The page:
For James…certain words, and certain attitudes about the future…both reveal the same heart problem.
A denial of God’s ultimate authority in our lives.
To quote Paul in his letter to Timothy…
“Watch your life and doctrine closely.” 1 Tim. 4:16
How is this speaking and planning related to doctrine?
Doctrine is beliefs about God…what we think is true and real.
James is describing how when we speak against others…we are not taking God seriously.
When we arrogantly plan the future as if we have control over it…we are not taking God seriously.
What we actually believe about God (doctrine) is showing up in our lives…our words towards others and how we view the control we have over the future…both reveal what we actually think is true.
Orthodoxy (what we believe is real regarding God) …must lead to orthopraxy (lives that align with the reality of God).
James gives a hypothetical example to describe the heart problem.
Someone says…”Today or tomorrow, I will go this or that city…”
His point is not the example…but the underlying attitude.
They decide where they will go, when they will go, how long they will stay, and they determine the outcome…or so they believe.
This is not a critique of planning, or of making money…it is a critique of the kind of human arrogance that factors God out of our lives.
The problem is their attitude…not their actions.
“You say” indicates that…in your hearts you plan as if you were God…you have control over the future.
Yet…you don’t even know what will happen tomorrow.
If you don’t even have solid intel about tomorrow…how do you presume to have operational control over it?
“Here’s the kind of creatures you are…you resemble a morning mist that disappears at full sunrise…or a puff of smoke.”
James once again ties his teaching to that of his Lord and brother, Jesus.
The ground of a certain rich man produced a good crop. He thought to himself, ‘What shall I do? I have no place to store my crops.’ “Then he said, ‘This is what I’ll do. I will tear down my barns and build bigger ones, and there I will store all my grain and my goods. And I’ll say to myself, “You have plenty of good things laid up for many years. Take life easy; eat, drink and be merry.” ’ “But God said to him, ‘You fool! This very night your life will be demanded from you. Then who will get what you have prepared for yourself?’ “This is how it will be with anyone who stores up things for himself but is not rich toward God.” Luke 12:16-21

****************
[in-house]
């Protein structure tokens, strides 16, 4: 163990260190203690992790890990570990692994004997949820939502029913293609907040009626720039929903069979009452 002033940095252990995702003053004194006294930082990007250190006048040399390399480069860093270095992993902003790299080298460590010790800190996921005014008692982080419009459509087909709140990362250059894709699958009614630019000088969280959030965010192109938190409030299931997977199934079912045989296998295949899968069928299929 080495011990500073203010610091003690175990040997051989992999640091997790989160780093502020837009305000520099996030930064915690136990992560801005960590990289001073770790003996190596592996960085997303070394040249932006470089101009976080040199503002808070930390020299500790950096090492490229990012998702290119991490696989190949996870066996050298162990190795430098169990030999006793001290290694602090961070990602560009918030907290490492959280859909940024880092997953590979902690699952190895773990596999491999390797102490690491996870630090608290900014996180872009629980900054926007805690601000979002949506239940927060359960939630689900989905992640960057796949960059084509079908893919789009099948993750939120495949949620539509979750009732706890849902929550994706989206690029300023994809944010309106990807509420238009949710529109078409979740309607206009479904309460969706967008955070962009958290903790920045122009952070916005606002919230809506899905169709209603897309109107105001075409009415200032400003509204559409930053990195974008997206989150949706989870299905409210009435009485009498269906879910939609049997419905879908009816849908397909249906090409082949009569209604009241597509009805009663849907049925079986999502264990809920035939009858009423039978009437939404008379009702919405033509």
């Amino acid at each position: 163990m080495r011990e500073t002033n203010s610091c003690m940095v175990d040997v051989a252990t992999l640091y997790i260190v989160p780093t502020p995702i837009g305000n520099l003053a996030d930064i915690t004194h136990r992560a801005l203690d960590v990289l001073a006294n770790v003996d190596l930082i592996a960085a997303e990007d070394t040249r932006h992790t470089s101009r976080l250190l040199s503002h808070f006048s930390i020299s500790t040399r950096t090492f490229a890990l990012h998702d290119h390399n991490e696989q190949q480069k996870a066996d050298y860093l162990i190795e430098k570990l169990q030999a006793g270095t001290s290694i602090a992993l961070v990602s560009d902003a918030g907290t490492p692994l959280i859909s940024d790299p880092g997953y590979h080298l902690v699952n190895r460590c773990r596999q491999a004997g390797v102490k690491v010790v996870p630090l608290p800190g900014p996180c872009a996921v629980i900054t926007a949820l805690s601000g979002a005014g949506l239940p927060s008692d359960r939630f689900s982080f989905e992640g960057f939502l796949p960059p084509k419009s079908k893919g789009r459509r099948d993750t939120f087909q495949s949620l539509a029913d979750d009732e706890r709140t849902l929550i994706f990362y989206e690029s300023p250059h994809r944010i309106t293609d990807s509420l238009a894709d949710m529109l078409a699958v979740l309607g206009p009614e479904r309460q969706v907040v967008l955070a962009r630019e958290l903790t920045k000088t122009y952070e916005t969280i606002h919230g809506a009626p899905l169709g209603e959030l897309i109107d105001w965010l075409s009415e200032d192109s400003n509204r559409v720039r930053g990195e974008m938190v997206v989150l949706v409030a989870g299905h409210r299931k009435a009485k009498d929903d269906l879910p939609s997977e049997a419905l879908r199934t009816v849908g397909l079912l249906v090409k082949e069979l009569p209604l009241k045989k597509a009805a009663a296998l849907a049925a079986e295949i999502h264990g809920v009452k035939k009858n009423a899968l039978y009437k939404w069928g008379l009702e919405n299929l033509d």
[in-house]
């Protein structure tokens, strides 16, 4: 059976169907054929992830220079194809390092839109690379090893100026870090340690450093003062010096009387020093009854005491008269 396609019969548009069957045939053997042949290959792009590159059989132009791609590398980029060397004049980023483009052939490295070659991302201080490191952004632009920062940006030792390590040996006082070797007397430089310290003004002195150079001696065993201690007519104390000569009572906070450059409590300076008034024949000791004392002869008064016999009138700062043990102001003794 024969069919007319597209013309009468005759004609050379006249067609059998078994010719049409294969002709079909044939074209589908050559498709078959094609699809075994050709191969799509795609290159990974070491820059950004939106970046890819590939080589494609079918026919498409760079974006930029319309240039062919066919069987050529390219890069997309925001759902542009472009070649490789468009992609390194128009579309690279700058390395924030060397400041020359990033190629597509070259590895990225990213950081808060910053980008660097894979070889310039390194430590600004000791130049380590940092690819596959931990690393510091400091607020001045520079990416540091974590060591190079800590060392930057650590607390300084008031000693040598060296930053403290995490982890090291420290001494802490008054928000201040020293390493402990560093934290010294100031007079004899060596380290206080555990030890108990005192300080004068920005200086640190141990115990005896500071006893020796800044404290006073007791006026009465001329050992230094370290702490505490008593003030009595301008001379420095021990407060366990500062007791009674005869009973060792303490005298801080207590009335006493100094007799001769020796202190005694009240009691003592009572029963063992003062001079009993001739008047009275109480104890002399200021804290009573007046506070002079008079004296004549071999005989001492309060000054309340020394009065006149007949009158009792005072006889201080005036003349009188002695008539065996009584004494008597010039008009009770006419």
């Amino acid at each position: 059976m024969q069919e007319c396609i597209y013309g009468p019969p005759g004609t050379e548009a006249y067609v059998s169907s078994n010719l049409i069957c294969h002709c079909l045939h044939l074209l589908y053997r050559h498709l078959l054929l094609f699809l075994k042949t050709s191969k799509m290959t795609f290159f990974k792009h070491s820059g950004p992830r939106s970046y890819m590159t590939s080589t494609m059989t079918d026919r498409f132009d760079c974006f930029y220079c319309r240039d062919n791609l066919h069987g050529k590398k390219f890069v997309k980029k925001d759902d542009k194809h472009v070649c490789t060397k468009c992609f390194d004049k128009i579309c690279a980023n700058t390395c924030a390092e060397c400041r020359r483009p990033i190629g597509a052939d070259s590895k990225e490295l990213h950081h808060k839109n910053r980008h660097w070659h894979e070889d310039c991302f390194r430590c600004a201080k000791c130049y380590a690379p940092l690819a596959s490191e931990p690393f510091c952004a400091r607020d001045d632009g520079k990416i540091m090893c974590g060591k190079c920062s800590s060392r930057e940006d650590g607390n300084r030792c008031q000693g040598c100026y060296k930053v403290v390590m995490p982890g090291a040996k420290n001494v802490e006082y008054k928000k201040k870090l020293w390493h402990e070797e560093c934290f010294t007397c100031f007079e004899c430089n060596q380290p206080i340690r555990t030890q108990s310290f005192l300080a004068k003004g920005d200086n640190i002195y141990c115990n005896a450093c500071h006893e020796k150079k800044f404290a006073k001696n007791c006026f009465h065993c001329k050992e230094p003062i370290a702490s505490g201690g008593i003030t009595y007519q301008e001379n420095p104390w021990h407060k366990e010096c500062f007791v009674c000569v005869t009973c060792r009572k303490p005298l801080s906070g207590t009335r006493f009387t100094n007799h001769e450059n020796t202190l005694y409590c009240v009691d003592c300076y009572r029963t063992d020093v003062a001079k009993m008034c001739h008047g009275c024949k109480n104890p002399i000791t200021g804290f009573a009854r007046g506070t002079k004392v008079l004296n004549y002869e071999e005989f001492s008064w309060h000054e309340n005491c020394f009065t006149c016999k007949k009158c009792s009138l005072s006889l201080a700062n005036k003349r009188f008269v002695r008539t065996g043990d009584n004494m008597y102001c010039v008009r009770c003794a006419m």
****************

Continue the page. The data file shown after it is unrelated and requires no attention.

In the Lord’s parable as in James’ words…the problem was not the actions but the attitude.
God is factored out of their life strategy…this is foolish to the extreme.
Wisdom, in Scripture, plans and prepares for the future (read Proverbs)…but it is foolish to presume on it.
We need to be careful about turning James’ words into a speech formula and miss his point.
His point is not that we have to tack on to every comment about the future…”Lord willing.”
Jesus and Paul did not always make this comment when they spoke of future plans…but it was assumed in their hearts…and in their lives.
James’ is not giving a speech formula “Be sure and tack ‘God willing’ onto everything you say about the future.”
He is giving a heart attitude.
Instead of “believing in your heart…I am in control…it is about me.”
“Believe in your heart…the Lord is in control…life is about Him.”
Look at verse 16…we see clearly that the real problem is not actional but attitudinal.
16 As it is, you boast and brag. All such boasting is evil.
You make life about self, not God.
The problem was not in the planning, but in the boasting…the pride that puts us in opposition to God.
Then verse 17 further reveals that the heart is what he is after.
Anyone, then, who knows the good he ought to do and doesn’t do it, sins.
I tend to focus on my sins of “commission”
“God forgive me for doing or saying this.”
James emphasizes the sin of omission.
“God forgive me for not doing this.”
The problem for the hypothetical merchant was not in his planning, or enthusiasm, or profiting…it was in his failure to make Jesus Lord in his heart.
It was what he did NOT do…he did not guard his heart.
We are often focused on the “what” and maybe “when”…but it is important to always ask “Why”…what is the condition of my heart?…what is the engine driving my actions.
Is my heart surrendered to him or not? (double or single)
We don’t want to overthink this…but we don’t want underthink it either.
Let’s think about how to think about our hearts…since that is the real issue at hand here.
No better place to go for help with this than Jesus himself.
Then Jesus went with his disciples to a place called Gethsemane, and he said to them, “Sit here while I go over there and pray.” He took Peter and the two sons of Zebedee along with him, and he began to be sorrowful and troubled. Then he said to them, “My soul is overwhelmed with sorrow to the point of death. Stay here and keep watch with me.” Going a little farther, he fell with his face to the ground and prayed, “My Father, if it is possible, may this cup be taken from me. Yet not as I will, but as you will.” Then he returned to his disciples and found them sleeping. “Could you men not keep watch with me for one hour?” he asked Peter. “Watch and pray so that you will not fall into temptation. The spirit is willing, but the body is weak.” He went away a second time and prayed, “My Father, if it is not possible for this cup to be taken away unless I drink it, may your will be done.”